In all, I'm loving being a missionary. Reading back over my journal makes me more and more grateful for every day. I've really come to love it more than I every thought I could.


Elder Cannon

Ok, so in Comalapa there's a really long mural on the wall as you enter the city. It depicts the history of the people here in the mountains of Guatemala. I found it fascinating so I'll include some highlights here.

Creation, Mayan life, and colonization

Indigenous life

Indigenous life continued

Revolution and the great earthquake of 1976

The Guatemalan civil war. Government forces vs. guerillas. Lots of atrocities. The ¨Paz¨ was signed not too long ago, in the 80´s or maybe in 1991.  It's a pretty violent mural.

Hmmm, long story, but it would seem as if I can't access the other pictures right now. It’ll have to wait for next week

Monday, October 13, 2014

Week 66

October 13, 2014
Wow, yet another week has flown by. Today we had interviews with President Markham, so I'm writing on Monday because tomorrow will be our P-day. Anyway, things are going well here in Comalapa, even though we're still struggling to find investigators.  Six months ago, when I first came to Patzicia, the situation was similar. We were facing a lot of rejection every day without being able to see many results, however, I feel different this time. Instead of becoming depressed and discouraged, I still feel hopefully and excited to work. It's been cool to see how much I've learned and grown in these six months and in my mission.

Being with Elder Fulmer has helped me see that even more. He's the first companion I've had who's younger than me (in real life or in the mission). Like I said last letter, he left the CCM seven weeks ago and is still really struggling with Spanish. It would seem that his last companion, in an effort to be diligent, often cut the hour of language study to be able to have more time to work. As well, being with a gringo makes it harder. Regardless, I’m getting to learn more patience as I help him learn how to speak even the most basic Spanish. He's pilas though, and so it's fun to train him.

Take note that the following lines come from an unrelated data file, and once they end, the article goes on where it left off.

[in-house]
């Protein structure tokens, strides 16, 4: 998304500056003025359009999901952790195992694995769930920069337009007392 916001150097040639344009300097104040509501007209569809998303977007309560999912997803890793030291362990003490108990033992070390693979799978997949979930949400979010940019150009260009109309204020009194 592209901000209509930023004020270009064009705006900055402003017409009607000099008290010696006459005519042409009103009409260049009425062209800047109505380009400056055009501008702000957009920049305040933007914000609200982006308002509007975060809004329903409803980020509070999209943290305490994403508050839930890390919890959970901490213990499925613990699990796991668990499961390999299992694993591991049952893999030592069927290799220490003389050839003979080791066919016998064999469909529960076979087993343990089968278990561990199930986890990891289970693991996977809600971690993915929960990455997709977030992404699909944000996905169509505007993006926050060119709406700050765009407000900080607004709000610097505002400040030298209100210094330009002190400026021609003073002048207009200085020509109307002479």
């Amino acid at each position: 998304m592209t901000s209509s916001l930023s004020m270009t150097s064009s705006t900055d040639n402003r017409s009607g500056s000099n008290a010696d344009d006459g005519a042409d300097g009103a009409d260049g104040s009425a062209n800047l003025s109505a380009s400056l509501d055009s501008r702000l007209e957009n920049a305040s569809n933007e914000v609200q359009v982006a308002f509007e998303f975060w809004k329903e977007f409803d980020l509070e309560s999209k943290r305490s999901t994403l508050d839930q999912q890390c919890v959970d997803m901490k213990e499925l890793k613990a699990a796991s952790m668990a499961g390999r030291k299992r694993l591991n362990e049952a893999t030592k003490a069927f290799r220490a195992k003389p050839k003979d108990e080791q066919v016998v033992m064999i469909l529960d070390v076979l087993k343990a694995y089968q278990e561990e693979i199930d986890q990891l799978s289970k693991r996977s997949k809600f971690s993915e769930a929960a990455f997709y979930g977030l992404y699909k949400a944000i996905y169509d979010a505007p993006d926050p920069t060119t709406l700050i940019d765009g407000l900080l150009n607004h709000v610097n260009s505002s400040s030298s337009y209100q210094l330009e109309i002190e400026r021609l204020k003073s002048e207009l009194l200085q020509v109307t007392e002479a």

Teaching him all I've learned about Spanish, teaching strategies, the mission, etc. has helped me realize just how much I have learned. It’s so strange to think of myself as an experienced older missionary. It's gratifying and humbling at the same time (I mean, I'm not going to lie, it's pretty fun to be walking fast and having your companion run to catch up after having the opposite happen when I was in training). As much as I’ve learned, I know there's still a lot more I can do to improve, but I have the surety that I will be able to achieve it.

Hmmm, a little bit about Comalapa. It's basically like a combination of Patzicia and Zaragoza. Lots of corte (luckily). The streets are narrow and winding and sometimes I have fun imagining that I'm in 19th century London (fun, right?). Our house is great. It has a ton of natural light (in Patzicia all the light in our house came from two different colored fluorescent light bulbs). It's on the second floor right next to the ever busy central park so I feel like I'm in a skyscraper in New York.

A great experience this week. We teach an English class every Thursday and last week we taught our class the Primary song ¨Head Shoulders Knees and Toes.¨  It was pretty hilarious to see all those adults trying to do it as fast as all the primary kids in the states can.

Additionally, we had stake conference this weekend and they showed a video the church made about savoring moments with your family, or something like that. It used a bunch of high speed cameras and slow motion. They showed that and then put on the video the church made for Easter ¨because of Him¨ and they pretty much blew my mind. Man, the Church is just so pilas!

Anyway, I'm loving my mission and can't imagine being anywhere else. Thanks for all your love and support.


Elder Cannon

Wednesday, October 8, 2014

Week 65

October 7, 2014
Wow, big week this week.  After writing last week Elder Gonzalez and I headed over to Zaragoza so that I could say goodbye to the people there.  I’ve included some pictures of Ricarda who we baptized back in August.  Her piglets have gotten really big and have lost some of their cuteness.